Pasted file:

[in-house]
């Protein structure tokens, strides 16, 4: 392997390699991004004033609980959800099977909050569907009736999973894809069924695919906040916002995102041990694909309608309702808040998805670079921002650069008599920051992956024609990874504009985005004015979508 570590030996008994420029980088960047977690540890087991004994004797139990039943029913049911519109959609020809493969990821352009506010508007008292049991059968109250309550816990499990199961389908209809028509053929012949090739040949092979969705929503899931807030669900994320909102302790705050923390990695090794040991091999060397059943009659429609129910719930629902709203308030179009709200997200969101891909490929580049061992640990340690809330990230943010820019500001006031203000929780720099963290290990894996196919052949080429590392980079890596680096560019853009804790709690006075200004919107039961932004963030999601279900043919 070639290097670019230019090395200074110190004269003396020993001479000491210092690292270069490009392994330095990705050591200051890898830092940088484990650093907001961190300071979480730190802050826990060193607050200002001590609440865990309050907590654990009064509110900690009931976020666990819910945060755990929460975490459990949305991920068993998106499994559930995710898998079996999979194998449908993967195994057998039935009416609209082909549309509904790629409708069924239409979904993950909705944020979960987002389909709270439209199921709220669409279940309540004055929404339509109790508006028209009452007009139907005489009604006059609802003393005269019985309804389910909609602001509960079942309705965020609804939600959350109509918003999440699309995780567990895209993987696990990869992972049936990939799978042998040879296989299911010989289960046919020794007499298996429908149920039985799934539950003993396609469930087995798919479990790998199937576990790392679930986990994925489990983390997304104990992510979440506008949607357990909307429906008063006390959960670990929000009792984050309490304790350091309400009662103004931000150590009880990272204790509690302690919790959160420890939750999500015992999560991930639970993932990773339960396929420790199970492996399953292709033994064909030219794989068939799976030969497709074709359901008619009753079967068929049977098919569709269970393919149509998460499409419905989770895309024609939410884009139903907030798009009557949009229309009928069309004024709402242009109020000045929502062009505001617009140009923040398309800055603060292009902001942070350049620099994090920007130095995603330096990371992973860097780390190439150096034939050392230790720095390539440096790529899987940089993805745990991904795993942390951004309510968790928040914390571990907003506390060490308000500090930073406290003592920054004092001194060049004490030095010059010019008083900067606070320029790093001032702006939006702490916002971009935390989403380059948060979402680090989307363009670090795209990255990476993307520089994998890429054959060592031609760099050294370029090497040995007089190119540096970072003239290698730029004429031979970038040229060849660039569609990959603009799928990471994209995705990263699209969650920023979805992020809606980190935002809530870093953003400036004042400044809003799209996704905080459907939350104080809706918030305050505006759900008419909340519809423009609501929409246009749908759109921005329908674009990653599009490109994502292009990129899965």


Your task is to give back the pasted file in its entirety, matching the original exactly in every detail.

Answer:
[in-house]
């Protein structure tokens, strides 16, 4: 392997390699991004004033609980959800099977909050569907009736999973894809069924695919906040916002995102041990694909309608309702808040998805670079921002650069008599920051992956024609990874504009985005004015979508 570590030996008994420029980088960047977690540890087991004994004797139990039943029913049911519109959609020809493969990821352009506010508007008292049991059968109250309550816990499990199961389908209809028509053929012949090739040949092979969705929503899931807030669900994320909102302790705050923390990695090794040991091999060397059943009659429609129910719930629902709203308030179009709200997200969101891909490929580049061992640990340690809330990230943010820019500001006031203000929780720099963290290990894996196919052949080429590392980079890596680096560019853009804790709690006075200004919107039961932004963030999601279900043919 070639290097670019230019090395200074110190004269003396020993001479000491210092690292270069490009392994330095990705050591200051890898830092940088484990650093907001961190300071979480730190802050826990060193607050200002001590609440865990309050907590654990009064509110900690009931976020666990819910945060755990929460975490459990949305991920068993998106499994559930995710898998079996999979194998449908993967195994057998039935009416609209082909549309509904790629409708069924239409979904993950909705944020979960987002389909709270439209199921709220669409279940309540004055929404339509109790508006028209009452007009139907005489009604006059609802003393005269019985309804389910909609602001509960079942309705965020609804939600959350109509918003999440699309995780567990895209993987696990990869992972049936990939799978042998040879296989299911010989289960046919020794007499298996429908149920039985799934539950003993396609469930087995798919479990790998199937576990790392679930986990994925489990983390997304104990992510979440506008949607357990909307429906008063006390959960670990929000009792984050309490304790350091309400009662103004931000150590009880990272204790509690302690919790959160420890939750999500015992999560991930639970993932990773339960396929420790199970492996399953292709033994064909030219794989068939799976030969497709074709359901008619009753079967068929049977098919569709269970393919149509998460499409419905989770895309024609939410884009139903907030798009009557949009229309009928069309004024709402242009109020000045929502062009505001617009140009923040398309800055603060292009902001942070350049620099994090920007130095995603330096990371992973860097780390190439150096034939050392230790720095390539440096790529899987940089993805745990991904795993942390951004309510968790928040914390571990907003506390060490308000500090930073406290003592920054004092001194060049004490030095010059010019008083900067606070320029790093001032702006939006702490916002971009935390989403380059948060979402680090989307363009670090795209990255990476993307520089994998890429054959060592031609760099050294370029090497040995007089190119540096970072003239290698730029004429031979970038040229060849660039569609990959603009799928990471994209995705990263699209969650920023979805992020809606980190935002809530870093953003400036004042400044809003799209996704905080459907939350104080809706918030305050505006759900008419909340519809423009609501929409246009749908759109921005329908674009990653599009490109994502292009990129899965």